• Finally (though not exhaustively) where did the aeroplane go? No trace of it has yet been found.
There are a couple of key bits of information that would help to make sense of the incident. Things like: what was the actual fuel load (and hence range)? The pilots can use ACARS to get information during the flight, and also get information before they arrive on the aeroplane; presumably, this information is recorded; what did they ask for? And other similar questions. I have little doubt that, if there are people who take seriously some of the more alarming theories circulating, they will have asked these questions already. Of course, I may be wrong - I only have the same information as everybody else. 

Sunday, March 16, 2014

MH370 - a North Korean scenario

Okay, this post is a little tongue in cheek, and may get out of date very quickly – the story about Malaysian flight 370 going missing is still developing, and new information could appear at any time. And of course, especially since I know various people who work in airlines, I have every sympathy with passengers and crew and their families, and hope the truth comes quickly to light.

But as well as the human story, there's the events themselves, which have captured my attention along with that of many other people. What has taken place looks like quite a feat of planning. So I thought I'd chip in with my thoughts.

When the news about the disappearance of MH370 first broke around the eighth of March, a few people pretty quickly mentioned "North Korea" – after all, it's in Asia, it was about to declare election results, and its policy decisions are pretty unconventional. Maybe it had shot the airliner down, or something.

But if you look at a map, you see that North Korea is a long way from the area where the Boeing 777 went missing. So people set that thought aside fairly quickly, and the focus was on the aeroplane being lost close to where it went missing.

In the last couple of days, though, new information says that the aeroplane continued to remain powered for up to seven hours. That changes a lot – in that time, not counting the effects of any wind, the aircraft could travel another 2500 miles or so. That's a big search area – so big that the only way we might ever know what happened is if we have a story to start with. And if it's the case that the aeroplane was taken off route on purpose, then someone somewhere definitely has a story.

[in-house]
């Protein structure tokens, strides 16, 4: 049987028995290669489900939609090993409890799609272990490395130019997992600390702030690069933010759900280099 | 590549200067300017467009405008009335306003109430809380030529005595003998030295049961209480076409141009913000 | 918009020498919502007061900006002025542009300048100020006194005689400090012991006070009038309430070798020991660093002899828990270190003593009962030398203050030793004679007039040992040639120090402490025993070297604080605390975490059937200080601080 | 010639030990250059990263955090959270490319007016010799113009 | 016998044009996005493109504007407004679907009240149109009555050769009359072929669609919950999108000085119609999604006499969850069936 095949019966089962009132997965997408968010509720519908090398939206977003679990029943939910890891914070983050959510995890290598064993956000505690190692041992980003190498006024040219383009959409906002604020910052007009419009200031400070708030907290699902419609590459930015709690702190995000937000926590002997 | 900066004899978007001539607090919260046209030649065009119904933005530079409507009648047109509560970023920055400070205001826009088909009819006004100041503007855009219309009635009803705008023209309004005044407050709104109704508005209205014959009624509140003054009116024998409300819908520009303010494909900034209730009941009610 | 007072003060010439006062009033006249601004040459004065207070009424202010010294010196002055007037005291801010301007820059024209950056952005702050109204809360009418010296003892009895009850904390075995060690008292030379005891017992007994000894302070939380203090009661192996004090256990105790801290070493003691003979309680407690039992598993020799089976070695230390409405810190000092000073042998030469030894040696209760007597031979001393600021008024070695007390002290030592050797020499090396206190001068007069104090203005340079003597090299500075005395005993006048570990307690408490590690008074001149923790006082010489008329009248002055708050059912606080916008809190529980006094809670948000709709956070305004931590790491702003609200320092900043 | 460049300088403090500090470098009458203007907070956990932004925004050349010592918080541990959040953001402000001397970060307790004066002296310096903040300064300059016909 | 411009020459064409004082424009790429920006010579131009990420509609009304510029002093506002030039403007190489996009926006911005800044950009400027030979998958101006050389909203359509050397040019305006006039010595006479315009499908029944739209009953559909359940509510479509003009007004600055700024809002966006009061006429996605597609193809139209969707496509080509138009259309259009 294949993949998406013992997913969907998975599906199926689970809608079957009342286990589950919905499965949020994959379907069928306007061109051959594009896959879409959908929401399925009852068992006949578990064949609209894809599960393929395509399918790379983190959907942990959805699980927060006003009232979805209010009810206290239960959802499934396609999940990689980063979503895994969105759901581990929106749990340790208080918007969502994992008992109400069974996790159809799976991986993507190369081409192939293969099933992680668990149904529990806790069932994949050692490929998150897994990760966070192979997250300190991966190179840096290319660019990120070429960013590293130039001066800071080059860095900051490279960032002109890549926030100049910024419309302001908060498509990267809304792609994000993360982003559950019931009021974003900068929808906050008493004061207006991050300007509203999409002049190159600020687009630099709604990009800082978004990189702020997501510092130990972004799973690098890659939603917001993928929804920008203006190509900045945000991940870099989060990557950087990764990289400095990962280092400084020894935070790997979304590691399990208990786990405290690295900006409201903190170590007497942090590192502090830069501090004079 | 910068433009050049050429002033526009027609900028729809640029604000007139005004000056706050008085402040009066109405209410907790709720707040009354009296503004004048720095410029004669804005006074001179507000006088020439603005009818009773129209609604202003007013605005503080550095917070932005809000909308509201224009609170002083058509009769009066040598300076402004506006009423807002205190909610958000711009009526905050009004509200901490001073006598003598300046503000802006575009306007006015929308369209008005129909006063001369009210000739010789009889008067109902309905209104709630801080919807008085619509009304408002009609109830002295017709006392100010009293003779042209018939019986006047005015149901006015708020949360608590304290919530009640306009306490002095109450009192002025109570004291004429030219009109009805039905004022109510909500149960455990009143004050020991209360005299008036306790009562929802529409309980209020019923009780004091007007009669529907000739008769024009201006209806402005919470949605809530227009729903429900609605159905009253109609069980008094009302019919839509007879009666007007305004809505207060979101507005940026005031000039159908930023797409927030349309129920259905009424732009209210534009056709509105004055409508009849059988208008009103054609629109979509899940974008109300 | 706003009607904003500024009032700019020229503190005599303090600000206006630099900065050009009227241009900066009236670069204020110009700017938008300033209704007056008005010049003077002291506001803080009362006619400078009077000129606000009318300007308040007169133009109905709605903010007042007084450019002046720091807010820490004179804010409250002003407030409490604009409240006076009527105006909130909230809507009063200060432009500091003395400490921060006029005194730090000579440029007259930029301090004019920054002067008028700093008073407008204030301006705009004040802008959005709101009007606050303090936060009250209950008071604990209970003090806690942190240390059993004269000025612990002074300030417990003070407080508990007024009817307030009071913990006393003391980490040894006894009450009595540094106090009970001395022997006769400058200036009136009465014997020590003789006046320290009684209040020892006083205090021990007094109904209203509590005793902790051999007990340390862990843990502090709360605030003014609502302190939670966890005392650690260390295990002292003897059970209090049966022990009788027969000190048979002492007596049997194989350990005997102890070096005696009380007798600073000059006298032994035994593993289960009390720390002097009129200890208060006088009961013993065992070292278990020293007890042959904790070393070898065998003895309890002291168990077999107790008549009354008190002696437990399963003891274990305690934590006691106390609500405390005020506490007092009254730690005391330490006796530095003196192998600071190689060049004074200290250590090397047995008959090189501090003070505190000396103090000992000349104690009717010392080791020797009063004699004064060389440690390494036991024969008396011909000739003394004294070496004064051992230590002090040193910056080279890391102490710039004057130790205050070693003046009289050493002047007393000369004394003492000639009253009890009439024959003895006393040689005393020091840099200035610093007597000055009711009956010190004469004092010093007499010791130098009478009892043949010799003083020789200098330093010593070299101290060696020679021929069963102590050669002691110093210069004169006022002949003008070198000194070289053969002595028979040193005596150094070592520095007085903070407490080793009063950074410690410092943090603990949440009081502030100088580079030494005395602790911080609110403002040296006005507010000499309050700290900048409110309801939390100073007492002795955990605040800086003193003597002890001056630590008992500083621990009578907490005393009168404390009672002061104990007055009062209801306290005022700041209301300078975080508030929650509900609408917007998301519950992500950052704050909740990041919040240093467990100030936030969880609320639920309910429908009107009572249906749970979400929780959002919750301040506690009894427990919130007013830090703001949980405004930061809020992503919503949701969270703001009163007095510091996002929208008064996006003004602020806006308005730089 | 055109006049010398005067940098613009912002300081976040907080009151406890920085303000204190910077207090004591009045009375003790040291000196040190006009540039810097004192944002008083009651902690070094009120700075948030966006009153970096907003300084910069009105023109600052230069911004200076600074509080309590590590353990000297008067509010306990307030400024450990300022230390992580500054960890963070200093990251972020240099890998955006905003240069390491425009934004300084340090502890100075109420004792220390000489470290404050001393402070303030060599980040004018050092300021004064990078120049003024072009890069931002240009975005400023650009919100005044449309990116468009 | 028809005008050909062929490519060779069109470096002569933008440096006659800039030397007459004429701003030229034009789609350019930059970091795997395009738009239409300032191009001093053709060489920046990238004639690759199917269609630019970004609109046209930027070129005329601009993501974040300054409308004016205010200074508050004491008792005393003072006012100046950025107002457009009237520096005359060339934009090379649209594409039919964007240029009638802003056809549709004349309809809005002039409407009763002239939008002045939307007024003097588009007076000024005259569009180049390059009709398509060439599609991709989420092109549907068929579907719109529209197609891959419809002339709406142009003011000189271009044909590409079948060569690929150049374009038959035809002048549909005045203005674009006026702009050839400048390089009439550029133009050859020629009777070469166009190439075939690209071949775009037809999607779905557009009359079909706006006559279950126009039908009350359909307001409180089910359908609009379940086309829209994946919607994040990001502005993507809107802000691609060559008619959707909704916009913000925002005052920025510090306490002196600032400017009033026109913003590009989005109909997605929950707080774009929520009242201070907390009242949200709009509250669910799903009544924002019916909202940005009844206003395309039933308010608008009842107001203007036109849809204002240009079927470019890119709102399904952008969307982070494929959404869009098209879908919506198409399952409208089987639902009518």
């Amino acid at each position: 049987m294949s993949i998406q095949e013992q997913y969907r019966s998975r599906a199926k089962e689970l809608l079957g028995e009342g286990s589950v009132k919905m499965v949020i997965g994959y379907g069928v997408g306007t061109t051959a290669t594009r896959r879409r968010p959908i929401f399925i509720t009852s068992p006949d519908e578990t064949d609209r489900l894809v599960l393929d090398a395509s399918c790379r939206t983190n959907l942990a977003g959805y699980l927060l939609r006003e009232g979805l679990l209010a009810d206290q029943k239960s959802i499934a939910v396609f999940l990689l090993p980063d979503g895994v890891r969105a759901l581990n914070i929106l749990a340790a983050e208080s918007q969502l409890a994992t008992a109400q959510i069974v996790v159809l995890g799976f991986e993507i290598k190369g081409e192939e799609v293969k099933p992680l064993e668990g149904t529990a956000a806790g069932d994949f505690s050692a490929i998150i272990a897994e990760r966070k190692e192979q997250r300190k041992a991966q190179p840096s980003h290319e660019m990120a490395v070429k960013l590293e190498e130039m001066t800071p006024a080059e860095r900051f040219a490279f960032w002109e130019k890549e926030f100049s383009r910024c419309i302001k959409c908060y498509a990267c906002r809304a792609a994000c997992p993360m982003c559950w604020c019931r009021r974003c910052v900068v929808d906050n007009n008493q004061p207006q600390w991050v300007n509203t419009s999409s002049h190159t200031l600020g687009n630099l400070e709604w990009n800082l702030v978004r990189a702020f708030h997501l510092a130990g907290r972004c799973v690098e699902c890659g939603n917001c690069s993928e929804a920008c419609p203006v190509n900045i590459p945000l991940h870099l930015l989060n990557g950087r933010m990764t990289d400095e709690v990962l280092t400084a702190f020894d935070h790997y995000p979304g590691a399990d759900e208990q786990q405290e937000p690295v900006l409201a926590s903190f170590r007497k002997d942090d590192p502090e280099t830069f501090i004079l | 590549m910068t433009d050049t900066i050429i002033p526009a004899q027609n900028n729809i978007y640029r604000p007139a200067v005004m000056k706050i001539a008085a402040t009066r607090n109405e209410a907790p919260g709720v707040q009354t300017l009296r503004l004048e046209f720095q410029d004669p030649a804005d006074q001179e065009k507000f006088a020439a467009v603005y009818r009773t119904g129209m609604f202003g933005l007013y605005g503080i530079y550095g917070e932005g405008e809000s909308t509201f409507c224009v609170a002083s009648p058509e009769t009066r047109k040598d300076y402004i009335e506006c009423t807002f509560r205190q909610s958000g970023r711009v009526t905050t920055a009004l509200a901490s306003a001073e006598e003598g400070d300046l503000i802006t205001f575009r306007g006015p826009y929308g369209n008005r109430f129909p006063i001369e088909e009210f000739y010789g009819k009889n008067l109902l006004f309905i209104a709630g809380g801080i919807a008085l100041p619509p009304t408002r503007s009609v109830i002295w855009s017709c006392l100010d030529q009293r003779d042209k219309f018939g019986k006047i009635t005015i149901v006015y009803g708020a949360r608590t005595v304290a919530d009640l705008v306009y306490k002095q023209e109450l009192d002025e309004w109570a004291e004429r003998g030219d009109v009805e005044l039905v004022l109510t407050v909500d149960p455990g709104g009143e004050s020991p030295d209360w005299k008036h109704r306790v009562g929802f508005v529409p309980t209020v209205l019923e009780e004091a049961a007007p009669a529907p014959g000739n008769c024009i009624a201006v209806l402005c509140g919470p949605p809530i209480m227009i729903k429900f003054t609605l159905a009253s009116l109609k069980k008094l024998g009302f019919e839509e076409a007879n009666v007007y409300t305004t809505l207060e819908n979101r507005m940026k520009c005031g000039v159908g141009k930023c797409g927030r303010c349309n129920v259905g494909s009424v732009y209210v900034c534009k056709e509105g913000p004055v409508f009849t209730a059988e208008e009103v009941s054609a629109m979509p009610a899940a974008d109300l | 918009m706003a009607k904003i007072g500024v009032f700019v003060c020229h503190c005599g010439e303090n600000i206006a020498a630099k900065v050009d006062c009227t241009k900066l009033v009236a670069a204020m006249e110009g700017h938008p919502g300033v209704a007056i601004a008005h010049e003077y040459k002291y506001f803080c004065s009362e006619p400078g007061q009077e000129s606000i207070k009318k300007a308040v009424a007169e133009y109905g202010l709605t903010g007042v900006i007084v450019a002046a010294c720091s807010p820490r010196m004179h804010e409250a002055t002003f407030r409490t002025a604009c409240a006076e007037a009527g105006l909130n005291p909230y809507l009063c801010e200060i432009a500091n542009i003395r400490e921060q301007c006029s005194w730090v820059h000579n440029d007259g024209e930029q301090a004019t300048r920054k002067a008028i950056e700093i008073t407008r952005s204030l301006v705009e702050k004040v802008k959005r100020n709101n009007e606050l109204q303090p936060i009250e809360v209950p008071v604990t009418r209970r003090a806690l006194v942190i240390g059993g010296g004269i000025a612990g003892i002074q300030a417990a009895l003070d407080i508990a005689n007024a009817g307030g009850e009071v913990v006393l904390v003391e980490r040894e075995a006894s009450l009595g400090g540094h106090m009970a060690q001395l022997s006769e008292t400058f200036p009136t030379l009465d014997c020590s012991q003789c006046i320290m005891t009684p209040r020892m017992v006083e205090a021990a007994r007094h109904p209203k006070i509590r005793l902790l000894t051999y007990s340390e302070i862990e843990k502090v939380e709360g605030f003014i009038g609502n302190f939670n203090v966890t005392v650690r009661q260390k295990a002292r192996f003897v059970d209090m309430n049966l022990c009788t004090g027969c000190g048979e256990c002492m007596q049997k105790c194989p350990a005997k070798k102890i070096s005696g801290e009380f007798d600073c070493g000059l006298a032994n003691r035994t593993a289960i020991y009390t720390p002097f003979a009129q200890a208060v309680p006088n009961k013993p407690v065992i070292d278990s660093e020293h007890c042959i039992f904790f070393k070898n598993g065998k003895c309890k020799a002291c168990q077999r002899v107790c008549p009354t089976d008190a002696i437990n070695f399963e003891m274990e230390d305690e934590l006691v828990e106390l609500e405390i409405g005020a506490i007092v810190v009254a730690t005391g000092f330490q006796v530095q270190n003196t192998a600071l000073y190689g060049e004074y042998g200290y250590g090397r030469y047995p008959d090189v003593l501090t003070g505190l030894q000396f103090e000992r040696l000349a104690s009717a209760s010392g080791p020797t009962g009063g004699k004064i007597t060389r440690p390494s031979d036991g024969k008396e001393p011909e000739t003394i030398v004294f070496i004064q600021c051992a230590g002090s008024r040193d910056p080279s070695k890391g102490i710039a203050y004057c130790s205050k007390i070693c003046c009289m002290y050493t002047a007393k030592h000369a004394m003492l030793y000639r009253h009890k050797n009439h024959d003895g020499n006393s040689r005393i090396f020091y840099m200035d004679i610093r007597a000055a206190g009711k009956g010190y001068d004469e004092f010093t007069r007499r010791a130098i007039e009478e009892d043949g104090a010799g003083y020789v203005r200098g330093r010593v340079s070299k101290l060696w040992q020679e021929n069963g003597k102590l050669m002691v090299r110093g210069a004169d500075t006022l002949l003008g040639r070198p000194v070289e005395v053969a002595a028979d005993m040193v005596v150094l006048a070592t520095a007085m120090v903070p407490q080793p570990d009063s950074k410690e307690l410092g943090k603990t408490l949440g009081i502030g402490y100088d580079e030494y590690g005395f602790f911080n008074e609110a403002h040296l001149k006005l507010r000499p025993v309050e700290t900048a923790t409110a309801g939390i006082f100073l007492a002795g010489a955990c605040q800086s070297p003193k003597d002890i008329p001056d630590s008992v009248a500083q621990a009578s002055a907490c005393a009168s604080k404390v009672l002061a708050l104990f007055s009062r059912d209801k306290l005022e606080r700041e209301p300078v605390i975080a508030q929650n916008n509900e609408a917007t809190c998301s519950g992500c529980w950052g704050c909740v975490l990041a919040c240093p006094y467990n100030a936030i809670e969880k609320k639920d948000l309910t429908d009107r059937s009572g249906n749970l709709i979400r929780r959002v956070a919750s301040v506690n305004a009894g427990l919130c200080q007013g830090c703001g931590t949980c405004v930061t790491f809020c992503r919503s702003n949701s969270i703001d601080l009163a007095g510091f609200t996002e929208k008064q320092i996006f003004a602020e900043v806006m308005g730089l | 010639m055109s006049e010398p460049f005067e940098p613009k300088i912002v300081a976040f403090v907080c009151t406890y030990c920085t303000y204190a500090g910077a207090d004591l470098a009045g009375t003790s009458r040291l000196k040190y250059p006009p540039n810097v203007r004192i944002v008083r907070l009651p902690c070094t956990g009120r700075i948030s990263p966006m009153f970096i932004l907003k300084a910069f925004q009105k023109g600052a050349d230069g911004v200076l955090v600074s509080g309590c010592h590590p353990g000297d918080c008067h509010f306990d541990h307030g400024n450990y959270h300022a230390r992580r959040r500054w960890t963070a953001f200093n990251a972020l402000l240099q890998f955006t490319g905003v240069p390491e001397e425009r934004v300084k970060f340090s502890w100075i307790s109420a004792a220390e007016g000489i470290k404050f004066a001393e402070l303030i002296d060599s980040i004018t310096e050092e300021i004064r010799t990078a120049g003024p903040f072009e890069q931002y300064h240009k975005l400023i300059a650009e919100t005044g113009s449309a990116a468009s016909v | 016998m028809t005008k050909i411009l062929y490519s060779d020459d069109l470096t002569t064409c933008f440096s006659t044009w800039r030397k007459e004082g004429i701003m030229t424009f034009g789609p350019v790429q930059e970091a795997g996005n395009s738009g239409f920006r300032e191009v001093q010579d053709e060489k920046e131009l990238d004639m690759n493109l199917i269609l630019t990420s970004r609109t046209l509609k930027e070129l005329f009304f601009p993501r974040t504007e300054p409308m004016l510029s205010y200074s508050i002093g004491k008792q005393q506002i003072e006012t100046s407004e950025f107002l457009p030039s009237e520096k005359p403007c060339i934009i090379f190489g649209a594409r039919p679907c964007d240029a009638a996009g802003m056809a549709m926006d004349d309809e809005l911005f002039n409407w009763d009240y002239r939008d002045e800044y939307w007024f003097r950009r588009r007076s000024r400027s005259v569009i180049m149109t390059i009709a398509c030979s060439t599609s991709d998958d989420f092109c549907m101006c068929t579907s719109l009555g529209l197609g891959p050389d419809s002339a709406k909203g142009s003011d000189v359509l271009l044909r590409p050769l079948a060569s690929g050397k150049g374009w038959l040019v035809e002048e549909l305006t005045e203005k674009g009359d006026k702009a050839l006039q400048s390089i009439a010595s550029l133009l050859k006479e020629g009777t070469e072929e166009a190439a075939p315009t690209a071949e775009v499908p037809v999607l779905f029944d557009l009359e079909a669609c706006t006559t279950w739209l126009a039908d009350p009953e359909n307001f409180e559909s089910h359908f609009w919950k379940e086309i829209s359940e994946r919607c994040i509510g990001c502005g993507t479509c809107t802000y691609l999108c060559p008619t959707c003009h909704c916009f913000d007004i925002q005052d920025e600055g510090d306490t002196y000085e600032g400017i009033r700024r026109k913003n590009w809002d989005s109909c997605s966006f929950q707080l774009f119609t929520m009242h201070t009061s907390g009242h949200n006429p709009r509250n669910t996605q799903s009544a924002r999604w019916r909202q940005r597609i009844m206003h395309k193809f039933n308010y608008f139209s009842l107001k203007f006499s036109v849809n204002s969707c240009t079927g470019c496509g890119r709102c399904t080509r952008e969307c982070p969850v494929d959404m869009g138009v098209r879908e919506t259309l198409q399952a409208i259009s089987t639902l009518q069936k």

So here's what may have happened.

One hour out of Kuala Lumpur, the transponder is switched off, along with all communication systems. The aeroplane is basically invisible to the civil radar system, and not talking to anyone. The aeroplane continues towards Beijing, but not talking to the outside world. The passengers are unaware that anything untoward is happening. As it gets within an hour or so from the destination, the pilots announce to the passengers and crew that the aeroplane is diverting – perhaps to Jinzhou airport to the east. The cabin crew prepare the aeroplane for landing, but just twenty minutes before landing, off the Chinese coast, the pilots turn further east, and make for an airport in North Korea, landing there around the time they were expecting to land from the diversion. With careful management of the aeroplane, the first the cabin crew or passengers know about where they are is after the aeroplane is shut down. And if there's no mobile phone signal, then nobody can get a message away.